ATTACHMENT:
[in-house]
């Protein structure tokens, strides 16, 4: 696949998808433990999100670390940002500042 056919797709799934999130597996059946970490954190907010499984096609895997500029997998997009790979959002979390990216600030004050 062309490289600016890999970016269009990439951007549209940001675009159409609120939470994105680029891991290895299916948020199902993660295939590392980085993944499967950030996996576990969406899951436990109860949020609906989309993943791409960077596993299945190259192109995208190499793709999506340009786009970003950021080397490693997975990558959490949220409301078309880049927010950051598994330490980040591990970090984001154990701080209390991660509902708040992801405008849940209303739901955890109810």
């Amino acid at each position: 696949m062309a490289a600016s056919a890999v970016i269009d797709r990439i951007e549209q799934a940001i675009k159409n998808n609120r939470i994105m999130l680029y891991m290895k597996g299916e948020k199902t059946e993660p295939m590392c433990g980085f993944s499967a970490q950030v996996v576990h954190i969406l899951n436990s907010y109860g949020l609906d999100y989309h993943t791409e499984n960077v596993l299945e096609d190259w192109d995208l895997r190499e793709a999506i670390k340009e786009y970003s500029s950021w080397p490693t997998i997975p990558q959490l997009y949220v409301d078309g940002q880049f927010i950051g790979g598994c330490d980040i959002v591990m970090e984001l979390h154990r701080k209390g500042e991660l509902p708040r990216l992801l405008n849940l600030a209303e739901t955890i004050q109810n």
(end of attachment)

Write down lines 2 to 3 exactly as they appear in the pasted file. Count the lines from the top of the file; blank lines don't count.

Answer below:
């Protein structure tokens, strides 16, 4: 696949998808433990999100670390940002500042 056919797709799934999130597996059946970490954190907010499984096609895997500029997998997009790979959002979390990216600030004050 062309490289600016890999970016269009990439951007549209940001675009159409609120939470994105680029891991290895299916948020199902993660295939590392980085993944499967950030996996576990969406899951436990109860949020609906989309993943791409960077596993299945190259192109995208190499793709999506340009786009970003950021080397490693997975990558959490949220409301078309880049927010950051598994330490980040591990970090984001154990701080209390991660509902708040992801405008849940209303739901955890109810």
């Amino acid at each position: 696949m062309a490289a600016s056919a890999v970016i269009d797709r990439i951007e549209q799934a940001i675009k159409n998808n609120r939470i994105m999130l680029y891991m290895k597996g299916e948020k199902t059946e993660p295939m590392c433990g980085f993944s499967a970490q950030v996996v576990h954190i969406l899951n436990s907010y109860g949020l609906d999100y989309h993943t791409e499984n960077v596993l299945e096609d190259w192109d995208l895997r190499e793709a999506i670390k340009e786009y970003s500029s950021w080397p490693t997998i997975p990558q959490l997009y949220v409301d078309g940002q880049f927010i950051g790979g598994c330490d980040i959002v591990m970090e984001l979390h154990r701080k209390g500042e991660l509902p708040r990216l992801l405008n849940l600030a209303e739901t955890i004050q109810n």